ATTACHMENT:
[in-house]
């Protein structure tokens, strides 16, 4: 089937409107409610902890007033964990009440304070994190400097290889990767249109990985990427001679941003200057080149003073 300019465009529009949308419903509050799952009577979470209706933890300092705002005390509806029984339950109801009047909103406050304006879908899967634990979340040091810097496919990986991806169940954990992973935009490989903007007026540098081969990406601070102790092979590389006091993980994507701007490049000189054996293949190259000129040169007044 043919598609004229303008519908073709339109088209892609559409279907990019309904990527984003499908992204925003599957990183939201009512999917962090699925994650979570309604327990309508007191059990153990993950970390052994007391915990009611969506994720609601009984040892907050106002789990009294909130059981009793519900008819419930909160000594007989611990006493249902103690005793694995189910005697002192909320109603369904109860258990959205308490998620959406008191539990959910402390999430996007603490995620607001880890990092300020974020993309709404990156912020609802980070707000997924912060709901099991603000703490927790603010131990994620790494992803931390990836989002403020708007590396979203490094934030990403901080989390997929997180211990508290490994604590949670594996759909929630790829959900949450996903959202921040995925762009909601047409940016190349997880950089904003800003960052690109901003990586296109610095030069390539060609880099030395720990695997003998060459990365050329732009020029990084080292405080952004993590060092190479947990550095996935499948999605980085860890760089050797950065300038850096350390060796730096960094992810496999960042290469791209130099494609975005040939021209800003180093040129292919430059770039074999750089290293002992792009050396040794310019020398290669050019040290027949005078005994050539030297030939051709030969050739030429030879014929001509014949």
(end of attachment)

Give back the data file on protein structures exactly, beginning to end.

[in-house]
């Protein structure tokens, strides 16, 4: 089937409107409610902890007033964990009440304070994190400097290889990767249109990985990427001679941003200057080149003073 300019465009529009949308419903509050799952009577979470209706933890300092705002005390509806029984339950109801009047909103406050304006879908899967634990979340040091810097496919990986991806169940954990992973935009490989903007007026540098081969990406601070102790092979590389006091993980994507701007490049000189054996293949190259000129040169007044 043919598609004229303008519908073709339109088209892609559409279907990019309904990527984003499908992204925003599957990183939201009512999917962090699925994650979570309604327990309508007191059990153990993950970390052994007391915990009611969506994720609601009984040892907050106002789990009294909130059981009793519900008819419930909160000594007989611990006493249902103690005793694995189910005697002192909320109603369904109860258990959205308490998620959406008191539990959910402390999430996007603490995620607001880890990092300020974020993309709404990156912020609802980070707000997924912060709901099991603000703490927790603010131990994620790494992803931390990836989002403020708007590396979203490094934030990403901080989390997929997180211990508290490994604590949670594996759909929630790829959900949450996903959202921040995925762009909601047409940016190349997880950089904003800003960052690109901003990586296109610095030069390539060609880099030395720990695997003998060459990365050329732009020029990084080292405080952004993590060092190479947990550095996935499948999605980085860890760089050797950065300038850096350390060796730096960094992810496999960042290469791209130099494609975005040939021209800003180093040129292919430059770039074999750089290293002992792009050396040794310019020398290669050019040290027949005078005994050539030297030939051709030969050739030429030879014929001509014949």